PLUS or Minus? The Effect of Graduate School Loans on Access, Attainment, and Prices
In 2006, the federal government effectively uncapped student borrowing for graduate programs with the introduction of the Graduate PLUS loan program. Access to additional federal loans increased graduate students’ borrowing and shifted the composition of their loans from private to federal debt. However, the increase in borrowing limits did not improve access to existing programs overall or for underrepresented groups. Nor did access to additional loan aid result in significant increase in constrained students’ persistence or degree receipt. We document that among programs in which a larger share of graduate students had exhausted their annual federal loan eligibility before the policy change—and thus were more exposed to the expansion in access to credit—federal borrowing and prices increased.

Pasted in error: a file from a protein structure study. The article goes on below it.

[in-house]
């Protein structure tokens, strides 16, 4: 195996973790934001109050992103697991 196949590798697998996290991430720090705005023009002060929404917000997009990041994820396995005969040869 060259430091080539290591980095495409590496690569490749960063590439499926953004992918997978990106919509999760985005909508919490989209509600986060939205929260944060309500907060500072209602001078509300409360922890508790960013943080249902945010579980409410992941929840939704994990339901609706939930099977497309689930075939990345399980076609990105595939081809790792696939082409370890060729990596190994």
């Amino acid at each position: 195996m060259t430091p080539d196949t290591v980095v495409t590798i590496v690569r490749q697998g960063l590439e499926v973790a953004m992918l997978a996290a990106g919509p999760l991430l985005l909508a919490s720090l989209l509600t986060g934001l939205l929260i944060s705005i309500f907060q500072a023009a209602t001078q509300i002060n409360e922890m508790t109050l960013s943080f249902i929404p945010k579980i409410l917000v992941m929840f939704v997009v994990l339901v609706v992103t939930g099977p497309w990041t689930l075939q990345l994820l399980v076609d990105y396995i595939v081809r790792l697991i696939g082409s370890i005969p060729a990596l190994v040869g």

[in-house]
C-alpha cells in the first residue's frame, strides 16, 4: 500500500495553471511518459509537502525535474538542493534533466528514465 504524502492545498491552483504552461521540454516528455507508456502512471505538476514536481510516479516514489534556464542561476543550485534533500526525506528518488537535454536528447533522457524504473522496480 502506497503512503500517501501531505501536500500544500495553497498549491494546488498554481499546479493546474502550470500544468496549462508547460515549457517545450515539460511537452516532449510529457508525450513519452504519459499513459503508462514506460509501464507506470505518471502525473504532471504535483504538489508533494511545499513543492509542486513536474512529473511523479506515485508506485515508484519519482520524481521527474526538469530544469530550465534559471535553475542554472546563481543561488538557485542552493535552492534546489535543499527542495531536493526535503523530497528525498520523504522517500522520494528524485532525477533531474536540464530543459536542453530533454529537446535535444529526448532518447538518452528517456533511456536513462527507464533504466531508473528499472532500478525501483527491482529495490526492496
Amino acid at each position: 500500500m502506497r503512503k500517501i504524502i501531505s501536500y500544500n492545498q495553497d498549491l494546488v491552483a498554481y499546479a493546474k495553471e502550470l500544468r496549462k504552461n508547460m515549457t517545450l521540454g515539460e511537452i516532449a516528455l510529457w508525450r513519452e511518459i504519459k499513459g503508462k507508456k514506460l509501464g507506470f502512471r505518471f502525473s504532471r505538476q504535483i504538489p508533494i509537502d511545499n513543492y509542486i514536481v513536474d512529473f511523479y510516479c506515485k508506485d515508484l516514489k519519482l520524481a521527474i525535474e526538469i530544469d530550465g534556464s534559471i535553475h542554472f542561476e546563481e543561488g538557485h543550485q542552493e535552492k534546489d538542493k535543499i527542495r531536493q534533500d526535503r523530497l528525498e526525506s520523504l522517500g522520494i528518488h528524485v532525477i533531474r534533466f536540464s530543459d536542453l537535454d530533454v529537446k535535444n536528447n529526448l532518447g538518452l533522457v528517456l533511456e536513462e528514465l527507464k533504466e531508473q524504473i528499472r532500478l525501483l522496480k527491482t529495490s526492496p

The conclusions of this research do not necessarily reflect the opinion or official position of the Texas Education Research Center, the Texas Education Agency, the Texas Higher Education Coordinating Board, the Texas Workforce Commission, the State of Texas or the National Bureau of Economic Research. This work was generously funded by Arnold Ventures.
Lesley J. Turner
I took a leave of absence from Vanderbilt University during the 2022 calendar year to serve as Senior Advisor in the Office of the Under Secretary and Office of the Chief Economist in the U.S. Department of Education.